John Russell Pope proposed clearing the former courtyard and enclosing it under glass, thereby creating a Garden Court complete with palms, plants, and a sunken pool and fountain in the center. He also provided a new entrance on 70th Street by extending the fa├žade over the former carriageway and relocating Hastings's porte-coch├Ęre as the doorway to the new museum. Sherry Fry's pediment, sculpted in 1913, now looked down on visitors as they crossed the threshold of the new museum. These ingenious solutions seem to have won Pope the commission in March 1932. At this stage, however, with Hastings's Library occupying the site at 6–8 East 71st Street, there could only be limited expansion north and east of the Garden Court. In building over the driveway at 71st Street and extending the West Gallery's fa├žade by almost half its length, Pope had sufficient room for only one new circular gallery, of admittedly generous proportions. By the time he submitted a set of revised plans in August 1933, A breakthrough had occurred. Pope now proposed demolishing Hastings's one-story Library, thereby allowing the Collection to expand into both the interior courtyard and the adjoining plot at 6–8 East 71st Street.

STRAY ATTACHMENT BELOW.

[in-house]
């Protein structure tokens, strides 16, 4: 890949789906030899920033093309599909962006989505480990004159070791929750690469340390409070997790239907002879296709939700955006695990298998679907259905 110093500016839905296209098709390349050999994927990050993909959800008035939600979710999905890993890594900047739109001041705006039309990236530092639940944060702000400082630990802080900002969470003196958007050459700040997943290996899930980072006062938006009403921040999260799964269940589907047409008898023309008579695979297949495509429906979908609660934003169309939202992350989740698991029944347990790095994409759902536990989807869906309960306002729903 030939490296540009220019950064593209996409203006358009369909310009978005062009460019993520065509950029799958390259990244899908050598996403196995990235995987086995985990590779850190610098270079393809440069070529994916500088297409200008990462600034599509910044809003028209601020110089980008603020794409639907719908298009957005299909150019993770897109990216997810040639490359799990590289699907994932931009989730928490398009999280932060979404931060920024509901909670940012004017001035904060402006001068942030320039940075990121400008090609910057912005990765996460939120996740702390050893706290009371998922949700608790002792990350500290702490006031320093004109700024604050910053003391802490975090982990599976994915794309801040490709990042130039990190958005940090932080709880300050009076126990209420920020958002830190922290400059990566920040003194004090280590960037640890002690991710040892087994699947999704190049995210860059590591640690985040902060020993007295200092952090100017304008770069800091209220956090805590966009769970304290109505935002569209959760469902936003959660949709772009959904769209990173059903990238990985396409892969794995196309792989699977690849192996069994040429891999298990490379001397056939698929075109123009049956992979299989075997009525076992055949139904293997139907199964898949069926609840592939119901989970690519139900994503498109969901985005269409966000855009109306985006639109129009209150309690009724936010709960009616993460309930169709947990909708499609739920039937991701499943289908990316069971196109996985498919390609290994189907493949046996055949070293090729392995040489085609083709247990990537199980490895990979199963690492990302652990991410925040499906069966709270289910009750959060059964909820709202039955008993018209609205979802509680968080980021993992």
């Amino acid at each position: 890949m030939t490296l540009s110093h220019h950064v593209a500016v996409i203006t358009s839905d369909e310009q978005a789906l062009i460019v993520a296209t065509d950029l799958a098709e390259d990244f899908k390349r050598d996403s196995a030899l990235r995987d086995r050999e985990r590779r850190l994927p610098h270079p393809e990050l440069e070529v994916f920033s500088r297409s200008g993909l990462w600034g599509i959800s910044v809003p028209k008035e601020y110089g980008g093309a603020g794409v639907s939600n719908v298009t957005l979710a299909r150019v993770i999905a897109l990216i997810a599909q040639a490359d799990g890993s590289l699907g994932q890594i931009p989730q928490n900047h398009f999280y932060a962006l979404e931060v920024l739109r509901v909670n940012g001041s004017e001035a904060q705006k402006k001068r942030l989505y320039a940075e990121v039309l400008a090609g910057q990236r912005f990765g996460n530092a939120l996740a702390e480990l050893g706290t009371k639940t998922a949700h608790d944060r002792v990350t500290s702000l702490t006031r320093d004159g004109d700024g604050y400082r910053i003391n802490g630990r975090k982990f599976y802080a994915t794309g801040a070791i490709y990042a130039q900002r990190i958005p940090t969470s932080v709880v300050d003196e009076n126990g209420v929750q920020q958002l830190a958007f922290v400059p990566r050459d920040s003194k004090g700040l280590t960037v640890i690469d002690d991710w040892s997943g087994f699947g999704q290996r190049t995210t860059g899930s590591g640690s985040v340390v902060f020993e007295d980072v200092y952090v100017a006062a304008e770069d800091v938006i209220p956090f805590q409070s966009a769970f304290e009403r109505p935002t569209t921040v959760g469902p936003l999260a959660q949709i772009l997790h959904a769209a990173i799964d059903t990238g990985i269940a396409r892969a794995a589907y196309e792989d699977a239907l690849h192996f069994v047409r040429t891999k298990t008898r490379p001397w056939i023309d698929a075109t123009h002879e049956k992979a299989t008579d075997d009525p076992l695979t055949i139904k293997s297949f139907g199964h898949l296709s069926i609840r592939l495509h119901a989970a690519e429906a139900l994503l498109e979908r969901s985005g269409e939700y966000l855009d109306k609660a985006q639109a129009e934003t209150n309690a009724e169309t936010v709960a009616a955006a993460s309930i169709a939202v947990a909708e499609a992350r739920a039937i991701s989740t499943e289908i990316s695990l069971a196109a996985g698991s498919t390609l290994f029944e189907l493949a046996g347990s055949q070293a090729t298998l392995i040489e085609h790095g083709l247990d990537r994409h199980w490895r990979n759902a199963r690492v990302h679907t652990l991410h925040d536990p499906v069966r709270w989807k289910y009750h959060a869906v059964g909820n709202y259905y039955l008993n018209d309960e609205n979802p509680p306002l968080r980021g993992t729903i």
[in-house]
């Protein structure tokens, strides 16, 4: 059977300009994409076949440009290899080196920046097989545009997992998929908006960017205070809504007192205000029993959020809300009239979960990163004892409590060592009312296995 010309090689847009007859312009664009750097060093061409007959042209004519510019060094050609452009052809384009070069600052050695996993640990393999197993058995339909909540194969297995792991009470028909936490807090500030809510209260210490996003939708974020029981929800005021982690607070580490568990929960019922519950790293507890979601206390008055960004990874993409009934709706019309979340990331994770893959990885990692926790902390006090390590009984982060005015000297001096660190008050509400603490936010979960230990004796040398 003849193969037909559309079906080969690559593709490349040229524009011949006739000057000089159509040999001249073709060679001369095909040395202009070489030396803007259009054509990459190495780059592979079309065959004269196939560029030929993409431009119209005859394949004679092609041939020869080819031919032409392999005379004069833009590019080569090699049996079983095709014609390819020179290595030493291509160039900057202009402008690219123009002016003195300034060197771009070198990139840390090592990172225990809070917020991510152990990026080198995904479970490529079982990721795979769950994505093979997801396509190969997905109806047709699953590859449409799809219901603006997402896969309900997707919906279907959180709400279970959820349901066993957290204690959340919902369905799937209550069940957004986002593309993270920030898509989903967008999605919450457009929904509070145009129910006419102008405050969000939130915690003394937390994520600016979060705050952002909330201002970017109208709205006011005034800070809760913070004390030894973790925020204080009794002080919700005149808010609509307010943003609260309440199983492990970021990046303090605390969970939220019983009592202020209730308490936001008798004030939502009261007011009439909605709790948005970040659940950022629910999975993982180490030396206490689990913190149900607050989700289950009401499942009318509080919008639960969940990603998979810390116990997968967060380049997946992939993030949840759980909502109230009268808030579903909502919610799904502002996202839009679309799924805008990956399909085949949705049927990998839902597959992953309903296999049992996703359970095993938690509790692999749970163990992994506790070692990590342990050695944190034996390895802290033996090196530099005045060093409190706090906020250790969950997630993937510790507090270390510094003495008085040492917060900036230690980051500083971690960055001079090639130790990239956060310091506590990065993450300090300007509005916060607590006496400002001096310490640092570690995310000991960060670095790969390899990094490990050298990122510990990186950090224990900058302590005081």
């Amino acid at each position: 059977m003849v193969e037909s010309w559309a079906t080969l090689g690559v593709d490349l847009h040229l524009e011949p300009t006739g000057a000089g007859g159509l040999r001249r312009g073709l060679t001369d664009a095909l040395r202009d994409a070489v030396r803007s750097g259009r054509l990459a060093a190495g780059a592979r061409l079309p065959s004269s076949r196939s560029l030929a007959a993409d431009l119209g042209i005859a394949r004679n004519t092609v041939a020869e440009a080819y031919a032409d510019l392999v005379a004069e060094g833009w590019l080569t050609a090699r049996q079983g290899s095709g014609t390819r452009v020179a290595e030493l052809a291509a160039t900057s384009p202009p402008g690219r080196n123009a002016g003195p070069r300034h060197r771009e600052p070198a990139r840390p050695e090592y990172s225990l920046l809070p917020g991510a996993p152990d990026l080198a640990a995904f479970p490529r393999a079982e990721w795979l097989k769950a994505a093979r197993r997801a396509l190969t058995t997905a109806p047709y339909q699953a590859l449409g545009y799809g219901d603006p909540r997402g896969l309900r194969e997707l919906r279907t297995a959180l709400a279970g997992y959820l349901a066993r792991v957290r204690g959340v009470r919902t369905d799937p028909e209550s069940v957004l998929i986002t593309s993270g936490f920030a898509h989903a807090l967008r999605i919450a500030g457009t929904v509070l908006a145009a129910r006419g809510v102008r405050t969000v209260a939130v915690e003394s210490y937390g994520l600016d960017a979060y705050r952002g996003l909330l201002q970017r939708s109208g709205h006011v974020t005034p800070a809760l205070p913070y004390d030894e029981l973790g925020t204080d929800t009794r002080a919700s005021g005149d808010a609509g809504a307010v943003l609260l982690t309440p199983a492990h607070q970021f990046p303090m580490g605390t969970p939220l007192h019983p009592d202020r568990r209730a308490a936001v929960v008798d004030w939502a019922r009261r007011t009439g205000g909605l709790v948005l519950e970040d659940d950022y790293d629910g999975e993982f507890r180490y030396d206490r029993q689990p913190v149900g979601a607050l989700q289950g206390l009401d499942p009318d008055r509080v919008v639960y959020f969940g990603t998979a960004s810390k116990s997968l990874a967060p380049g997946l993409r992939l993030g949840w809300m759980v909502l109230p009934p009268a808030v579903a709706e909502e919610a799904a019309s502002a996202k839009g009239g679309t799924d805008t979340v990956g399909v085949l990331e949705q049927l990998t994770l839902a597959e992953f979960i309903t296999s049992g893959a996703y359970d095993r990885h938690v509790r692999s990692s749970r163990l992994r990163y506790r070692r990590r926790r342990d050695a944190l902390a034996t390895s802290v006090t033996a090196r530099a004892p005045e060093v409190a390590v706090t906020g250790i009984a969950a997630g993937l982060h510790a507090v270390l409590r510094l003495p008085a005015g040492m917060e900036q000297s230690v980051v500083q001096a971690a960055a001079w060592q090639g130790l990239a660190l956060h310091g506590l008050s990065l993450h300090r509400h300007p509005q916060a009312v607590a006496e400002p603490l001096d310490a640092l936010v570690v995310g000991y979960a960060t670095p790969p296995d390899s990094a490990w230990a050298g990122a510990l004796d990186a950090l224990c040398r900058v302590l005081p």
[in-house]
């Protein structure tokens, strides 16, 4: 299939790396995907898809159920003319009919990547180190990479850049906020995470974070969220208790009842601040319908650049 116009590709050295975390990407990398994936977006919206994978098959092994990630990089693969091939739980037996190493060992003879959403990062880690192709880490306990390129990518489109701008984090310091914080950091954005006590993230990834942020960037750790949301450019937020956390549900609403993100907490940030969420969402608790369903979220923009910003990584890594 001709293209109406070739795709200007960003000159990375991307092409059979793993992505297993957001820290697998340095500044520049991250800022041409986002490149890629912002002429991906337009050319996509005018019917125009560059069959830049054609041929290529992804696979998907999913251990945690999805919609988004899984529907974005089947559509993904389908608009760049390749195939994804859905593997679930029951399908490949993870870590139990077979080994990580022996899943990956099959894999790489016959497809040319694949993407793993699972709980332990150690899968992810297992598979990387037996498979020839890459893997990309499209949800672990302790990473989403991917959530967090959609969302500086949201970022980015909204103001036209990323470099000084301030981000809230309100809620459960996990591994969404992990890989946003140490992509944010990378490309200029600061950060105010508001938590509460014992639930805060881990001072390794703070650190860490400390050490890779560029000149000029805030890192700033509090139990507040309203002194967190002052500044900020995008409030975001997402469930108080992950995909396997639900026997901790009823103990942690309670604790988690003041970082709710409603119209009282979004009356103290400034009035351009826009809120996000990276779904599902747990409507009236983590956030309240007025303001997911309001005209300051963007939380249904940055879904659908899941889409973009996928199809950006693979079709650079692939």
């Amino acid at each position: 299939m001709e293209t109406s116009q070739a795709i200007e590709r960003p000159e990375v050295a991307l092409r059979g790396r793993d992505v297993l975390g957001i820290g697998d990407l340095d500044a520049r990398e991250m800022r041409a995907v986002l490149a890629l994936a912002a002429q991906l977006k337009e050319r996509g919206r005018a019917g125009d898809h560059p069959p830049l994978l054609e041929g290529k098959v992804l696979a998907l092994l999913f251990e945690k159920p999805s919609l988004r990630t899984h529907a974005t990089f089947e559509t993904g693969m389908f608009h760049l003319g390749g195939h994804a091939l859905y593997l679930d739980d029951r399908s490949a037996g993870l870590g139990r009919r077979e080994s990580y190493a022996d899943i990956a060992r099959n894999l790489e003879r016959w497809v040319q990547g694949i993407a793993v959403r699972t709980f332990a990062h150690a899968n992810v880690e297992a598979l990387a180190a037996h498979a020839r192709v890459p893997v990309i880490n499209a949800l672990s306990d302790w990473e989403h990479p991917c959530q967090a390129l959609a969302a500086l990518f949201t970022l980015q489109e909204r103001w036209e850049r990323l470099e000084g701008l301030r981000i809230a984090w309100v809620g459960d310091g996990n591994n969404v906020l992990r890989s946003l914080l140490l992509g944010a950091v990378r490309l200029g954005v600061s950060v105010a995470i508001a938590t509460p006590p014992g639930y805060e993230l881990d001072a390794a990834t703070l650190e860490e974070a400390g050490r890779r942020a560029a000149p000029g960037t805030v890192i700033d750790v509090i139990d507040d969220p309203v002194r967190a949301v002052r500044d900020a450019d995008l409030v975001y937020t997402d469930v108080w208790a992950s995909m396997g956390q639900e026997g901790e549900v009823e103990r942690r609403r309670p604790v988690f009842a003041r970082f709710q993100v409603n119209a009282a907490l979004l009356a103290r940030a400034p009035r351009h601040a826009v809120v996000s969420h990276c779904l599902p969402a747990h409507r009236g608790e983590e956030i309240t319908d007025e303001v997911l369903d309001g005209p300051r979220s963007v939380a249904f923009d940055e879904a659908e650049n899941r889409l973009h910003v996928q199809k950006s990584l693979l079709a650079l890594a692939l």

Excerpted from Colin B. Bailey, Building The Frick Collection: An Introduction to the House and Its Collections. New York: The Frick Collection in association with Scala Publishers, 2006, pp. 101–2.
John Russell Pope, sketch for proposed court and planting, April 1932 (photo: The Frick Collection/Frick Art Reference Library Archives)
The Garden Court, July 12, 1934 (photo: The Frick Collection/Frick Art Reference Library Archives)
The Garden Court, 2009 (photo: Michael Bodycomb, The Frick Collection)